CircuitPython Downloads: https://circuitpython.org/
https://www.youtube.com/adafruit/live #3DHangouts

3D Parts Library on GitHub
https://github.com/adafruit/Adafruit_CAD_Parts

Adafruit Face Shields
https://a360.co/2QG9TUP

Interactive Map https://getusppe.org/give/

Hackers Forum
https://www.hackthepandemic.org/
https://youtu.be/Sv2-kXnGyag?t=1914

Clinic Recommended Shields
https://www.designthatmatters.org/covid-19

One Sheet Info
https://twitter.com/craightonberman/status/1244787764379430912/photo/1

UCLA
https://docs.library.ucla.edu/display/LSD/COVID-19+Response%3A+3D+Printing+PPE+Equipment

Timelapse Tuesday:
Retractable Door Opener – Òscar Fri Gola
https://www.thingiverse.com/thing:4248606
https://youtu.be/HR31bkXqZ04


649-1
Every Thursday is #3dthursday here at Adafruit! The DIY 3D printing community has passion and dedication for making solid objects from digital models. Recently, we have noticed electronics projects integrated with 3D printed enclosures, brackets, and sculptures, so each Thursday we celebrate and highlight these bold pioneers!

Have you considered building a 3D project around an Arduino or other microcontroller? How about printing a bracket to mount your Raspberry Pi to the back of your HD monitor? And don’t forget the countless LED projects that are possible when you are modeling your projects in 3D!

The Adafruit Learning System has dozens of great tools to get you well on your way to creating incredible works of engineering, interactive art, and design with your 3D printer! If you’ve made a cool project that combines 3D printing and electronics, be sure to let us know, and we’ll feature it here!

Makerbot Method Has an Open Materials Platform, Mitsubishi, Kimya, Polymaker, BASF, Lehvoss and Jabil Join Alliance

Stratasys has announced that its Makerbot Method 3D Printer now has an Experimental Extruder that automagically turns it into an open materials printer. You can now buy a MakerBot LABS Experimental Extruder and then buy materials from Jabil, Polymaker, Kimya, Mitsubishi Chemical, LEHVOSS Group and BASF, Makerbot’s materials partners.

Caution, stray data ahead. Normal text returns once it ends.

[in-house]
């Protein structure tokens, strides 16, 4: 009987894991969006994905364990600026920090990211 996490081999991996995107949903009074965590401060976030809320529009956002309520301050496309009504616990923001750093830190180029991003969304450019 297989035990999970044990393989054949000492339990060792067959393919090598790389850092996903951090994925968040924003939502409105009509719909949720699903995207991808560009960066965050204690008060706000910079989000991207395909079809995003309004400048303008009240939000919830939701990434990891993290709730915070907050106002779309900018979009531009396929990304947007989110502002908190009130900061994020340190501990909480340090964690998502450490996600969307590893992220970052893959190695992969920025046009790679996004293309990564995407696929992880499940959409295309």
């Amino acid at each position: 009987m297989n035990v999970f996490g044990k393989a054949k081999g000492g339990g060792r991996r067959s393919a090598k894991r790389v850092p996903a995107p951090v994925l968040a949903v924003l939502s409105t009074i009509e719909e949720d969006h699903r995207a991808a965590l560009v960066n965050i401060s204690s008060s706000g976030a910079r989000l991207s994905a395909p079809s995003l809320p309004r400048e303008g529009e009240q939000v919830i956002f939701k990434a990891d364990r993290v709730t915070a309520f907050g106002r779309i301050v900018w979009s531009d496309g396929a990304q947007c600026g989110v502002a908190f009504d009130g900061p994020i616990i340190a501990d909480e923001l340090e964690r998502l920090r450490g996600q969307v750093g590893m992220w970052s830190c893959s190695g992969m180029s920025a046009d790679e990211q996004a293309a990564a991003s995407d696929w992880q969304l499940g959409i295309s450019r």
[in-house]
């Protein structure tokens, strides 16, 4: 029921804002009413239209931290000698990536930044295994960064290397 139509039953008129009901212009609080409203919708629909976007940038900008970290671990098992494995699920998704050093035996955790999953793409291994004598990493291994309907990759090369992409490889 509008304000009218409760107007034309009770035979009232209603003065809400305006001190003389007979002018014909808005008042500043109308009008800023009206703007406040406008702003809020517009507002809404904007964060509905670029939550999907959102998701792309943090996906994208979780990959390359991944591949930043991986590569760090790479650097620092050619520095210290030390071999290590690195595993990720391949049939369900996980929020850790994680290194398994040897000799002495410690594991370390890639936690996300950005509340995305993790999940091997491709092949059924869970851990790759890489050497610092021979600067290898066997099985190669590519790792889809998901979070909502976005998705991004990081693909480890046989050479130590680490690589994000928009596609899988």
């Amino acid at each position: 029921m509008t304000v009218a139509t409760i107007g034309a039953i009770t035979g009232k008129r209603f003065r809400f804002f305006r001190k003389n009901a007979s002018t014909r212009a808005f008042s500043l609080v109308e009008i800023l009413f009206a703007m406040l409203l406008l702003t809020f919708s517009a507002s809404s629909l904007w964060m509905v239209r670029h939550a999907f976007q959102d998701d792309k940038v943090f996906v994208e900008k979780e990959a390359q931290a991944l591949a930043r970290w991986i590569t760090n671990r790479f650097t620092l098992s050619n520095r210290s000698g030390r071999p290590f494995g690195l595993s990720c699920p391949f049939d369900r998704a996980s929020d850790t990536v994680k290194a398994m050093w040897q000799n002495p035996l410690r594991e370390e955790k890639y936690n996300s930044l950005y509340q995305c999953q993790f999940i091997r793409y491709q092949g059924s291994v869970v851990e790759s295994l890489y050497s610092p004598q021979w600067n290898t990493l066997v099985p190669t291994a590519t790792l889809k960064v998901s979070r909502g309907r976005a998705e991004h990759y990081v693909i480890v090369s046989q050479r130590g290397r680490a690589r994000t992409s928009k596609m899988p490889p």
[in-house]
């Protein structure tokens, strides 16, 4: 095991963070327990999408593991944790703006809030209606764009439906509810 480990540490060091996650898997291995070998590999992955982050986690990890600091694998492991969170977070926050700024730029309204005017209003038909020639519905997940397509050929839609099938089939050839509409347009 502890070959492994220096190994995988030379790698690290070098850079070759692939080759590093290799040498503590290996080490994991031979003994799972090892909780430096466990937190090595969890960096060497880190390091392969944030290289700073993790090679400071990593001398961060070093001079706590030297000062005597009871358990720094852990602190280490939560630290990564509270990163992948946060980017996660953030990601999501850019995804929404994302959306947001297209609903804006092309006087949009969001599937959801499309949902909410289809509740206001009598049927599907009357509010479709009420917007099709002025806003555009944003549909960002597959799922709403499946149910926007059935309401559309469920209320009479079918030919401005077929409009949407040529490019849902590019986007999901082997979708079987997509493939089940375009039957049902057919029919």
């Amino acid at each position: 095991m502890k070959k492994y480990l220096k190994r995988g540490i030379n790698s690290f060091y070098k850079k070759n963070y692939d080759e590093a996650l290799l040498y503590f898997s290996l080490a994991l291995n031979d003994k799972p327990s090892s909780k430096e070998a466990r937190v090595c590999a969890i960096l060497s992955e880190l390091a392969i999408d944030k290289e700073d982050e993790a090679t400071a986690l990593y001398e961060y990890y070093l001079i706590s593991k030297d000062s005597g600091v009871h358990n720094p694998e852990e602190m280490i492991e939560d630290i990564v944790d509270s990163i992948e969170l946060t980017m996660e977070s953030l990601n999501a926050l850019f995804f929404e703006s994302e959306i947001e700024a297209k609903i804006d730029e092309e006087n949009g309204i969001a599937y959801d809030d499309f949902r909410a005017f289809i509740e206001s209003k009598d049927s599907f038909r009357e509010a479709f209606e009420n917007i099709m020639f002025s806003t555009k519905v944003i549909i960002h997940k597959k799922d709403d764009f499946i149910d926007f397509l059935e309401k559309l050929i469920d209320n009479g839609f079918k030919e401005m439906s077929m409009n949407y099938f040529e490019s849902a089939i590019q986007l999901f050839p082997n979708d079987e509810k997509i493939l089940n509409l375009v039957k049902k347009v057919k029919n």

Johan-Till Broer, VP of Product Development, MakerBot said

“By transforming METHOD into an open materials platform, we provide our users with an incredibly powerful tool to realize their ideas. Engineers can now print a growing number of advanced third-party materials on an industrial 3D printing platform, which was designed to produce stronger and more accurate parts than competing desktop 3D printers. We have partnered with some of the best material companies in the industry to rapidly expand and diversify the materials portfolio for METHOD. With our partners and customers, we will explore the boundaries of what’s possible with METHOD to unlock new applications.”

Dr. Xiaofan Luo the CEO of  Polymake was quoted as saying

“With more synergy between material and machine we see a greater focus on the applications realized with 3D printing. High temperature materials provide a gateway to production-ready printed parts and the METHOD is the perfect platform to utilize them,”

The company touts its heated build chamber and own soluble support materials, sensors tracking temperature as key advantages of the printer. It also discloses that the new extruder can go to 300°C which could potentially unlock some rather interesting materials such as PA and perhaps even PEKK. Some of the new materials available through their alliance now include Polymaker PC, Jabil ESD safe PETg, Jabil TPE, Kimya ABS Carbon which has been loaded with 30% chopped carbon fiber, Kimya PETg carbon, and Mitsubishi Durabio which is a bio-based PC.

Makerbot’s rise was swift and the company pioneered desktop 3D printing. Its fall was almost as fast with serious engineering missteps, quality control issues accompanied by deep feelings of hate from many in our community. A significant portion of us will never really forgive Bre for his missteps and the fact that the firm turned its back on open source and even started patenting innovations made by its community. New owner Stratasys has now with the Method developed a credible printer, however. Will we ever love Makerbot again? I’m not sure, but we could use them at one point.

The Method works well and delivers good reliable results. Opening up that machine to a materials alliance should increase the number of materials available for the method. With better pricing and more manufacturing options the Method should be more useful. Just like Stratasys’ materials alliance for its industrial systems an “open materials” or “semi-open materials alliance” is a step away from control towards manufacturing. When manufacturing many suppliers and materials give you confidence and reduce vendor lock-in making it more likely that you’ll use that printer at scale. Whereas being completely open would be even better for end-users I applaud this move towards a more mature industry-ready 3D printing market.

 

 

The post Makerbot Method Has an Open Materials Platform, Mitsubishi, Kimya, Polymaker, BASF, Lehvoss and Jabil Join Alliance appeared first on 3DPrint.com | The Voice of 3D Printing / Additive Manufacturing.